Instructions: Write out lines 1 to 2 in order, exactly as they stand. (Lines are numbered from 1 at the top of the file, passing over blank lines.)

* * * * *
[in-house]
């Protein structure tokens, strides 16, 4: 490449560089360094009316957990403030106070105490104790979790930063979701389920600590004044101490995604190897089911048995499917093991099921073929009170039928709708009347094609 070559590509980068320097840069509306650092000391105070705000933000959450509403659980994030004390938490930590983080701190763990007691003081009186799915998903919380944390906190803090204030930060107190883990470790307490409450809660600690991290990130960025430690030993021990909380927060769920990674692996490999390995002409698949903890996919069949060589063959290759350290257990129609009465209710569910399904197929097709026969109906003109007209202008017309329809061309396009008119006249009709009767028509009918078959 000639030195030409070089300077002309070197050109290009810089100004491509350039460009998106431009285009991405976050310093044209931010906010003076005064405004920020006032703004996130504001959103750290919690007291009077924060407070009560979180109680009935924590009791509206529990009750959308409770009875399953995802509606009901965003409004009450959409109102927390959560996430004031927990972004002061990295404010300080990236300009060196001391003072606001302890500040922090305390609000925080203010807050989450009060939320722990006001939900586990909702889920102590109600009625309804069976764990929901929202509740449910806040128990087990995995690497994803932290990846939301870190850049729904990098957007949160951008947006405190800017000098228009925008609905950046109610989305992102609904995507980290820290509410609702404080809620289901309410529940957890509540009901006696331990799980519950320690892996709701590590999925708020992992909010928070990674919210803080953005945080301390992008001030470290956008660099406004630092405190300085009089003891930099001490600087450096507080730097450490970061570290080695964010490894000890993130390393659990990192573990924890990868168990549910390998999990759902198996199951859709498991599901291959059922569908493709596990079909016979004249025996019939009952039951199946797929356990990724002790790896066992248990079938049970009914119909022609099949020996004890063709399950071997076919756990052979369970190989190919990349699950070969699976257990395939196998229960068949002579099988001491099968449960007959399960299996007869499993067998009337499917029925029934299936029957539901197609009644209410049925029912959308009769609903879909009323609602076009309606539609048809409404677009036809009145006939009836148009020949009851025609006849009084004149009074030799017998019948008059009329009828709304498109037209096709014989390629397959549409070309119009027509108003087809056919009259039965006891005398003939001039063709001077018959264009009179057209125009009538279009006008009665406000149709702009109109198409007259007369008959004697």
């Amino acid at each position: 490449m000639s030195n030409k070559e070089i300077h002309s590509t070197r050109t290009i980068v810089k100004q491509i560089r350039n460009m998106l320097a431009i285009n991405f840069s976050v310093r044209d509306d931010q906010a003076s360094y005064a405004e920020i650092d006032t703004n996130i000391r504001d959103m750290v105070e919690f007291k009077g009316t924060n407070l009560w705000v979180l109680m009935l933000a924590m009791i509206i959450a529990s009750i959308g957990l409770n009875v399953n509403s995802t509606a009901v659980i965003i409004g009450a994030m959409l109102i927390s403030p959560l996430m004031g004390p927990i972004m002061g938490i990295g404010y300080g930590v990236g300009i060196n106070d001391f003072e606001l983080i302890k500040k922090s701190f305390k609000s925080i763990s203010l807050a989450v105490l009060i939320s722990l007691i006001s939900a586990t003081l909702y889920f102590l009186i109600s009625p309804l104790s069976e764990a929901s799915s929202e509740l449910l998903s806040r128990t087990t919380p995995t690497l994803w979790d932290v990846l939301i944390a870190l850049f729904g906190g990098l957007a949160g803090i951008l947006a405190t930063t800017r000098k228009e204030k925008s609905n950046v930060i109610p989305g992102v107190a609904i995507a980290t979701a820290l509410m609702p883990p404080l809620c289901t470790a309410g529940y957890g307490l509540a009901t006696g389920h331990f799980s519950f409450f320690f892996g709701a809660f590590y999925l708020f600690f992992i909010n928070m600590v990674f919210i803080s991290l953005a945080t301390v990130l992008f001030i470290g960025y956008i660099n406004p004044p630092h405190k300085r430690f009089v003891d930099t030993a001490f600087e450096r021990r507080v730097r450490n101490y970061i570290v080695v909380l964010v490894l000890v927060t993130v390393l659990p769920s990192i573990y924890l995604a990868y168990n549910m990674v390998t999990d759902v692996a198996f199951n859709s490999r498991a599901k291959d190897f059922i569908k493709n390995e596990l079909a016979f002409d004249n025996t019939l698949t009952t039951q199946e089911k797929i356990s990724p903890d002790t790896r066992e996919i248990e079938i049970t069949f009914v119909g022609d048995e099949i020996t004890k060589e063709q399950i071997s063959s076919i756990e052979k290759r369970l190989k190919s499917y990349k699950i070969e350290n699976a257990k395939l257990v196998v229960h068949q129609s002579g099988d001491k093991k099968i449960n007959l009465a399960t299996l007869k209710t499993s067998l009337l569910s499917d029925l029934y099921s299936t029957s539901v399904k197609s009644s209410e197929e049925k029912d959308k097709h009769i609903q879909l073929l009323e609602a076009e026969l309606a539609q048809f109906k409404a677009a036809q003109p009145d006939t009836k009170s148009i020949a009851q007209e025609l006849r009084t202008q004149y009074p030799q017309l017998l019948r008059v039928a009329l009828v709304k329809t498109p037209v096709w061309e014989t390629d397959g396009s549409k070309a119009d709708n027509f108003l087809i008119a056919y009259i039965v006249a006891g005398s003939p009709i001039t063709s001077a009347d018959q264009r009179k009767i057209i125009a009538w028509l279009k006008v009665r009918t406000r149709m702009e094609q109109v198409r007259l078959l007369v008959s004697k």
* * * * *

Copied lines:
[in-house]
């Protein structure tokens, strides 16, 4: 490449560089360094009316957990403030106070105490104790979790930063979701389920600590004044101490995604190897089911048995499917093991099921073929009170039928709708009347094609 070559590509980068320097840069509306650092000391105070705000933000959450509403659980994030004390938490930590983080701190763990007691003081009186799915998903919380944390906190803090204030930060107190883990470790307490409450809660600690991290990130960025430690030993021990909380927060769920990674692996490999390995002409698949903890996919069949060589063959290759350290257990129609009465209710569910399904197929097709026969109906003109007209202008017309329809061309396009008119006249009709009767028509009918078959 000639030195030409070089300077002309070197050109290009810089100004491509350039460009998106431009285009991405976050310093044209931010906010003076005064405004920020006032703004996130504001959103750290919690007291009077924060407070009560979180109680009935924590009791509206529990009750959308409770009875399953995802509606009901965003409004009450959409109102927390959560996430004031927990972004002061990295404010300080990236300009060196001391003072606001302890500040922090305390609000925080203010807050989450009060939320722990006001939900586990909702889920102590109600009625309804069976764990929901929202509740449910806040128990087990995995690497994803932290990846939301870190850049729904990098957007949160951008947006405190800017000098228009925008609905950046109610989305992102609904995507980290820290509410609702404080809620289901309410529940957890509540009901006696331990799980519950320690892996709701590590999925708020992992909010928070990674919210803080953005945080301390992008001030470290956008660099406004630092405190300085009089003891930099001490600087450096507080730097450490970061570290080695964010490894000890993130390393659990990192573990924890990868168990549910390998999990759902198996199951859709498991599901291959059922569908493709596990079909016979004249025996019939009952039951199946797929356990990724002790790896066992248990079938049970009914119909022609099949020996004890063709399950071997076919756990052979369970190989190919990349699950070969699976257990395939196998229960068949002579099988001491099968449960007959399960299996007869499993067998009337499917029925029934299936029957539901197609009644209410049925029912959308009769609903879909009323609602076009309606539609048809409404677009036809009145006939009836148009020949009851025609006849009084004149009074030799017998019948008059009329009828709304498109037209096709014989390629397959549409070309119009027509108003087809056919009259039965006891005398003939001039063709001077018959264009009179057209125009009538279009006008009665406000149709702009109109198409007259007369008959004697």